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Sun, 2006-Feb-12

Efficient Software at Humbug

We had a good preliminary scoping discussion today at HUMBUG. I caught the end of Pia Waugh's talk, and the 2006 debreif lead by Clinton Roy. After dinner a few of us clustered around a chalk board at the front of the lecture theatre. A good canvassing of some of the direction issues was had, despite most of it being carried out before Anthony Towns returned from a separate dinner trip.

I was on the chalkboard, and wrote up the Efficent Software Initiative problem statement as follows (excuse my basic inkscape reproduction):

A person's time and their money are often in conflict when working with free software

Libre software is often written gratis, however those who write the software still need to live. They need to feed their families. In short, they need a day job. A lucky few are employed to write open source software for specific companies that use it. Many others are weekend soliders.

We are at a stage in the development of the software industry as a whole where it is usually necessary to be a full time software developer in order to be a particularly useful software developer. It takes a number of years of study and practical application to write good software, and we want our free software to be good. For those not employed to work on open source, their day job will likely include closed source software. Now, let's assume we "win". There isn't any appreciable amount of closed software development going on anymore. Do these guys lose their day jobs, or can they be employed to work on open source software in a new and different way? It is the function of the Efficient Software Initiative to build a base of discussion and experimentation to answer that question. We want to give as many people as possible the chance to work full time on free software, which means giving them an income.

The initial diagram became a little more complicated as we tried to model the software industry that supports open source developers today. We started by drawing links to that all-important money bubble. The goal was to describe where the money is coming from, including where a business that employs open source software develpers ultimately gets its money from. A simplified version of the diagram follows:

Paid open source development is mostly contingent on a genuinely separate business

If free software takes over we lose the ability to charge licence fees to support the developer's day job. I see the support-based business model for software development as weak, also. It may have conflicting goals to that of the production of good quality software with a balanced feature set. Real strength in an open source business model comes from being useful to other industries. That does not necessarily mean outside the world of computers. Google or Yahoo have established business models in the internet search industry, and serving their interests is a way of rooting the money supply available to open source without depending on closed software in the value chain. Other industries and established business models abound, including everything from avionics to resturants. To be productive, an open source industry has to appeal fairly directly to this wide audience. These industries can and should be engaged incrementally and won over with sound business logic.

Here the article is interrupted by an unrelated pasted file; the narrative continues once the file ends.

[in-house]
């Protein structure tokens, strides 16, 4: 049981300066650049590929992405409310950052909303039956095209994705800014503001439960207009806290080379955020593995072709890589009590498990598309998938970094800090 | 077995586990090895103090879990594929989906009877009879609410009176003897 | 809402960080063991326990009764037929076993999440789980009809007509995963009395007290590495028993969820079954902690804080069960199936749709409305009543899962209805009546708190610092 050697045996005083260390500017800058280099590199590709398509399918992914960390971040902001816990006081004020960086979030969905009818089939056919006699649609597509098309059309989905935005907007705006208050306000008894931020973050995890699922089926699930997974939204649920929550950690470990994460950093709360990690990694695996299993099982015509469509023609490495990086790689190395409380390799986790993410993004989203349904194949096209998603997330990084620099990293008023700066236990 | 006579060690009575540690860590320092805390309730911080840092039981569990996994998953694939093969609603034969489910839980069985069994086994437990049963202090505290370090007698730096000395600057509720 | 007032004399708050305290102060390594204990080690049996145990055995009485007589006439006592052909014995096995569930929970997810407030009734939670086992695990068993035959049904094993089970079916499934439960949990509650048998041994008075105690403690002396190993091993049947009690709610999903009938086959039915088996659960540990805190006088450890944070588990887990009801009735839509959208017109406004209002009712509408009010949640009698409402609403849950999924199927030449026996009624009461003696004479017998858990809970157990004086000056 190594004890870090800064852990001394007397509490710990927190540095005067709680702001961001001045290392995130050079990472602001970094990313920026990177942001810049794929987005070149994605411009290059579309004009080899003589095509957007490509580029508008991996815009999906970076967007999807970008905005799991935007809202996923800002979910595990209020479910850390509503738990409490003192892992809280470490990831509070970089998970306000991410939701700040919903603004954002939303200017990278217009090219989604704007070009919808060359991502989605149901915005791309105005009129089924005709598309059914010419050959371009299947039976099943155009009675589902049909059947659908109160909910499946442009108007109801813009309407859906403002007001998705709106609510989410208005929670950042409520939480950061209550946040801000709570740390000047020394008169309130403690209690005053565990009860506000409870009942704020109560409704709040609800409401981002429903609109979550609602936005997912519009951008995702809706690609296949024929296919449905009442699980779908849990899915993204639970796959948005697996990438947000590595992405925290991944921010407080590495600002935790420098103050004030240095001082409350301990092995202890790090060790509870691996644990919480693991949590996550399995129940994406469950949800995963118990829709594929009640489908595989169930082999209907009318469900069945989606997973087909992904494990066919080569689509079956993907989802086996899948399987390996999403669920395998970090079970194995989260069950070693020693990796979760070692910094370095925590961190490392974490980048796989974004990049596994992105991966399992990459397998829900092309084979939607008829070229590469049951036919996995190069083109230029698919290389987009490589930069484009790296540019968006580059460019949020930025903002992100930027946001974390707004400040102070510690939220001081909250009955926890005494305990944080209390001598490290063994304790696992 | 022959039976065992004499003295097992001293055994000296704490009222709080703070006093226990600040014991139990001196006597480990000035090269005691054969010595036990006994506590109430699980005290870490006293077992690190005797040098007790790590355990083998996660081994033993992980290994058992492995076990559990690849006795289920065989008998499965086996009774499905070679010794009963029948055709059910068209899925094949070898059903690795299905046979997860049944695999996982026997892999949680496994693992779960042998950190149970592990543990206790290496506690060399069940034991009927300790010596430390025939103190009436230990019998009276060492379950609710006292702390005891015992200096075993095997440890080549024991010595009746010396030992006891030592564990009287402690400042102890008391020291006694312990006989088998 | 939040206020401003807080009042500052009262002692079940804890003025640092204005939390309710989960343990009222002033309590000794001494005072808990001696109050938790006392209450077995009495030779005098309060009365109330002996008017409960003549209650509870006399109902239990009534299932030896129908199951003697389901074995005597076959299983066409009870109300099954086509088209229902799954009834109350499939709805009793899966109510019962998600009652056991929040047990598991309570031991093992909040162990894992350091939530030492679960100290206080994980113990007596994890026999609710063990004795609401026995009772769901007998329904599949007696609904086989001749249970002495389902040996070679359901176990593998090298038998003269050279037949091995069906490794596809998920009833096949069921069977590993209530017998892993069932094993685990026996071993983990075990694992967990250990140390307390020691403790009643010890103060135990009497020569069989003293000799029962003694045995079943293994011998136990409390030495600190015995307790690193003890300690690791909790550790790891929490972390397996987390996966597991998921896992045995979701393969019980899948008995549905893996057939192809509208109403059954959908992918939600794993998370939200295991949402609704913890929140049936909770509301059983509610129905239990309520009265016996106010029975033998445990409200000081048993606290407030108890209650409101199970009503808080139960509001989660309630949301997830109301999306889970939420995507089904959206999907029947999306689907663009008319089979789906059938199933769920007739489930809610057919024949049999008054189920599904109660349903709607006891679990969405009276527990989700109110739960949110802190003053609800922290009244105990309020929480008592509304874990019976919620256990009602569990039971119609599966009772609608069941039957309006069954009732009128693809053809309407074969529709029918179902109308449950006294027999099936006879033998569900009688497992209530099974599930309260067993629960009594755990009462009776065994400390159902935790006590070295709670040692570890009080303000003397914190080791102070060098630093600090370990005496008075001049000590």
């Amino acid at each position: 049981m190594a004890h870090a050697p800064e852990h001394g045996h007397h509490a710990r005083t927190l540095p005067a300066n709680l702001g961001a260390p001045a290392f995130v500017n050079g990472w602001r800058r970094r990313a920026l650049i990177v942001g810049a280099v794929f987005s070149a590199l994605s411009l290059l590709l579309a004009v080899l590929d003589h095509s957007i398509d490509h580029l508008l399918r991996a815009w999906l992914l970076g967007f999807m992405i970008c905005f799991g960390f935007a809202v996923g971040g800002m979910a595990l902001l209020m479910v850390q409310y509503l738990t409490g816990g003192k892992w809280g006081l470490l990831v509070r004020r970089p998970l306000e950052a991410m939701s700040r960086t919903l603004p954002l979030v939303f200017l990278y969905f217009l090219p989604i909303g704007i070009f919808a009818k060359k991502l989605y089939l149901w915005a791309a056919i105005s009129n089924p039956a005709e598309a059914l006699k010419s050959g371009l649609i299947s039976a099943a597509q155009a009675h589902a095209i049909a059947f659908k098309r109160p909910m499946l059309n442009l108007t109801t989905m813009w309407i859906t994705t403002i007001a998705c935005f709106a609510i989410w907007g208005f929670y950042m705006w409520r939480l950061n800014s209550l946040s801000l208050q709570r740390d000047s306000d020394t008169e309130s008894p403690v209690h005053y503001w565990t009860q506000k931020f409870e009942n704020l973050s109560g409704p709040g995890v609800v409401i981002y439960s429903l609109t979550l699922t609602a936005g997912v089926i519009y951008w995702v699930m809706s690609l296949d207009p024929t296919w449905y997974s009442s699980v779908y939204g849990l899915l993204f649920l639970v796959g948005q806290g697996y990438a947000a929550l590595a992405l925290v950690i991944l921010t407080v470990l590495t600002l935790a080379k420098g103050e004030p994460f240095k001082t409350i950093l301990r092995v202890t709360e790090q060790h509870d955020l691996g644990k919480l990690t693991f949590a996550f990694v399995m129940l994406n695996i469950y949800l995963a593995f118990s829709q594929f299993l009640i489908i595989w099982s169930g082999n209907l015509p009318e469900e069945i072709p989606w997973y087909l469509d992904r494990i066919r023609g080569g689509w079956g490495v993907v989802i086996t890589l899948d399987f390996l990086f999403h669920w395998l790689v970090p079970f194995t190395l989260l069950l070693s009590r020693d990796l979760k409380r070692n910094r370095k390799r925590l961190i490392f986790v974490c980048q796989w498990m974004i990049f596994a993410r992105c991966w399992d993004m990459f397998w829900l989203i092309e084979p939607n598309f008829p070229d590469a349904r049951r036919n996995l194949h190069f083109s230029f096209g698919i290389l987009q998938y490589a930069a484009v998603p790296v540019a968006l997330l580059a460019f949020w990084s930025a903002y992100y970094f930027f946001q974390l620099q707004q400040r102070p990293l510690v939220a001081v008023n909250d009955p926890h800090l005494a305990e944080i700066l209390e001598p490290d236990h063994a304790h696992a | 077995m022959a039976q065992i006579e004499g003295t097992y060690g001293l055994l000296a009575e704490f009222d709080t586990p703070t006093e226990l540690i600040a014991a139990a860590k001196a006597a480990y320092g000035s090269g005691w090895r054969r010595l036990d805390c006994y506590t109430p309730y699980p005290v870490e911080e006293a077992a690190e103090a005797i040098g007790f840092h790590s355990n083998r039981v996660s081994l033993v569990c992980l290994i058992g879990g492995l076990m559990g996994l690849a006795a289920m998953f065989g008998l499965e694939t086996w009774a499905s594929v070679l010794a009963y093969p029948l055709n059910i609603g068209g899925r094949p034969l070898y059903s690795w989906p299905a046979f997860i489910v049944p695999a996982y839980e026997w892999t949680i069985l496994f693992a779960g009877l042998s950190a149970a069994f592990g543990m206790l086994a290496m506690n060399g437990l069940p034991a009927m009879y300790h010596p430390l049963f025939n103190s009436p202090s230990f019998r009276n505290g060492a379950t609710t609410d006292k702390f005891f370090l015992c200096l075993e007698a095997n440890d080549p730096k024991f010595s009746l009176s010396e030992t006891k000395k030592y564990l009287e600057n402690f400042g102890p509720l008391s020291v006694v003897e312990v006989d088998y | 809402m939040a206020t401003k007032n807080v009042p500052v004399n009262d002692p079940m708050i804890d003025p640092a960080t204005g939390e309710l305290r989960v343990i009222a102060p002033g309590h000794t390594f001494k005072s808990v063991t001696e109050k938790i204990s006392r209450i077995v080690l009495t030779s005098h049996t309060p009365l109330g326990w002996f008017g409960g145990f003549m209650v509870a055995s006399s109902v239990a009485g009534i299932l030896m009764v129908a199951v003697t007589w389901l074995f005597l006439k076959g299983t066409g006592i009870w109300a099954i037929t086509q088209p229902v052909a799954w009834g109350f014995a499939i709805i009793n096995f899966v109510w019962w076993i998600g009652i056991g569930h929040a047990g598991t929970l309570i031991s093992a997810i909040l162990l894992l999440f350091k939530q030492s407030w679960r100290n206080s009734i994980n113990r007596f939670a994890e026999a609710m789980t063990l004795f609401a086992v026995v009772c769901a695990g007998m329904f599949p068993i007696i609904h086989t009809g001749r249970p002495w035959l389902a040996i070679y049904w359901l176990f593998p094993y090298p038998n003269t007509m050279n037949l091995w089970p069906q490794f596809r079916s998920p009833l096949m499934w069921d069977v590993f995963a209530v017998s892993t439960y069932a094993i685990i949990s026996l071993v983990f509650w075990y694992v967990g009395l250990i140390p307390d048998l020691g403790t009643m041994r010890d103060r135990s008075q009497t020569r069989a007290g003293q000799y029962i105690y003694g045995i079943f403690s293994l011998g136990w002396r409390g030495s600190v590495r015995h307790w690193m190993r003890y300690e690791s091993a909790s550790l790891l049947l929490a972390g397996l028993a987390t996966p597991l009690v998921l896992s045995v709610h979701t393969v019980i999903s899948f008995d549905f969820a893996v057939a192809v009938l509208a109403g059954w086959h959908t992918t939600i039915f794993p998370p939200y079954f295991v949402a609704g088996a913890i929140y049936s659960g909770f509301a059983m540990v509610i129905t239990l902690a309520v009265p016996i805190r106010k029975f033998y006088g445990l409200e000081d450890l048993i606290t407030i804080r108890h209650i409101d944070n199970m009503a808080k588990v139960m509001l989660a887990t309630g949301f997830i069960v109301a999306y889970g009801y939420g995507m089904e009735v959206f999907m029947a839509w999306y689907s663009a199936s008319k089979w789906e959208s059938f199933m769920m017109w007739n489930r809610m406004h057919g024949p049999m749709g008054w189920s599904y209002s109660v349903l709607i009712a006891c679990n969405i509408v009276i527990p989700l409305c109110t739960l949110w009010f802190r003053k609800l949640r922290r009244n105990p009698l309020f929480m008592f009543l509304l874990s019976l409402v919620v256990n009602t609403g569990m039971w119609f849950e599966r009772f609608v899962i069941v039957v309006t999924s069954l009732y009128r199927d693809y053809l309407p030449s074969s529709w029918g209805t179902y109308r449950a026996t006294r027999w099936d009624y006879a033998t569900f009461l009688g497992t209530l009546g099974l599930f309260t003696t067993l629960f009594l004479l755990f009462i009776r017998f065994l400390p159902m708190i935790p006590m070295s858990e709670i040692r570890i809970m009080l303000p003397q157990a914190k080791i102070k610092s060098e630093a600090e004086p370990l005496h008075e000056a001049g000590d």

So if we trace our connections back to the developer, we see two main paths still open for the raising of funds. We could try and get them employed directly by businesses that need software and want their particular interests represented in the development of a project going forwards. Alternatively, we could try and raise money over a wider base from the whole user community. This is a community of individuals and of companies who have an interest and an investment in your project's ongoing success. Your project represents a point at which their interests all overlap. The main things that matter on an encomic level in maintaining the community and successfully drawing contributions from the community are to match your project goals with the community interests and to ensure that individual contributions are returned in spades as a collectively built product.

This is an interesting and important facet to the bean counting motivation for open source in business. Businesses like to deal with the existing software industry. They pay a small fee, and in return they get to make use of the produce from hoards of programmers over several years (if not several decades). Open source makes it possible to do the same thing for business. Even though they contribute only a small amount individually, they each recieve the benefit of the total common contribution. They often don't need to work on a bug that affects them to see it fixed. The effort is often expended by someone else who felt the pain more stronly or immediately. Licences such as the GPL also provide some level of certainty to contributors that what they have collaboratively built won't be taken by any single contributor and turned back into a product that does not benefit them.

The difference between open and closed source approaches to this multiplicative return is that open source is more efficient. It stands to reason that when it is possible to fork a product, there is a lower cost of entry to the business than if you had to rewrite from scratch. For an example, just consider the person-years of effort that have been extended on the GNU Classpath, despite Sun having a perfectly good implementation in their back pocket the whole time. If the barrier to entry is lowered, competition or the potential for it increases. This should lead to a more productive and lower cost industry. The current industry forms monopolies wherever there is a closed file format or undocumented API. An industry remade as open source would see none of that, and the customers should benefit.